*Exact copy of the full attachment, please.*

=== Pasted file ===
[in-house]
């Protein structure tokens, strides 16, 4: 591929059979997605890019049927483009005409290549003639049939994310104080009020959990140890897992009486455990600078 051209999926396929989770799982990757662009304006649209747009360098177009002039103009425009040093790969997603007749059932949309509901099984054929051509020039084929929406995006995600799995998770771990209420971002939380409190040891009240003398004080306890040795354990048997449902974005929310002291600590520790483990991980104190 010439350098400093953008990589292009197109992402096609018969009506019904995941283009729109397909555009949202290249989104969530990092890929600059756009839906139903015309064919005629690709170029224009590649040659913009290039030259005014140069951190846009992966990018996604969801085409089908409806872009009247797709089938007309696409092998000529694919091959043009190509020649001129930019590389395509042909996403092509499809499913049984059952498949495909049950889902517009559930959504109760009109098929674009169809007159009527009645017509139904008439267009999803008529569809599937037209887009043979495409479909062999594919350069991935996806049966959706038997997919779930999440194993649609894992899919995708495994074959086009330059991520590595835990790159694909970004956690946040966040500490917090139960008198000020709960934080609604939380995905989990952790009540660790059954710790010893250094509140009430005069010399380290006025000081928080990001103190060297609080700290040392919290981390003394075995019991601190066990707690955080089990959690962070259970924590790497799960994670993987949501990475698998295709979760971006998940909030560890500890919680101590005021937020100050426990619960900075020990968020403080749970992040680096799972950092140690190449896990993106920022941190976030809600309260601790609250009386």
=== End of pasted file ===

[in-house]
């Protein structure tokens, strides 16, 4: 591929059979997605890019049927483009005409290549003639049939994310104080009020959990140890897992009486455990600078 051209999926396929989770799982990757662009304006649209747009360098177009002039103009425009040093790969997603007749059932949309509901099984054929051509020039084929929406995006995600799995998770771990209420971002939380409190040891009240003398004080306890040795354990048997449902974005929310002291600590520790483990991980104190 010439350098400093953008990589292009197109992402096609018969009506019904995941283009729109397909555009949202290249989104969530990092890929600059756009839906139903015309064919005629690709170029224009590649040659913009290039030259005014140069951190846009992966990018996604969801085409089908409806872009009247797709089938007309696409092998000529694919091959043009190509020649001129930019590389395509042909996403092509499809499913049984059952498949495909049950889902517009559930959504109760009109098929674009169809007159009527009645017509139904008439267009999803008529569809599937037209887009043979495409479909062999594919350069991935996806049966959706038997997919779930999440194993649609894992899919995708495994074959086009330059991520590595835990790159694909970004956690946040966040500490917090139960008198000020709960934080609604939380995905989990952790009540660790059954710790010893250094509140009430005069010399380290006025000081928080990001103190060297609080700290040392919290981390003394075995019991601190066990707690955080089990959690962070259970924590790497799960994670993987949501990475698998295709979760971006998940909030560890500890919680101590005021937020100050426990619960900075020990968020403080749970992040680096799972950092140690190449896990993106920022941190976030809600309260601790609250009386």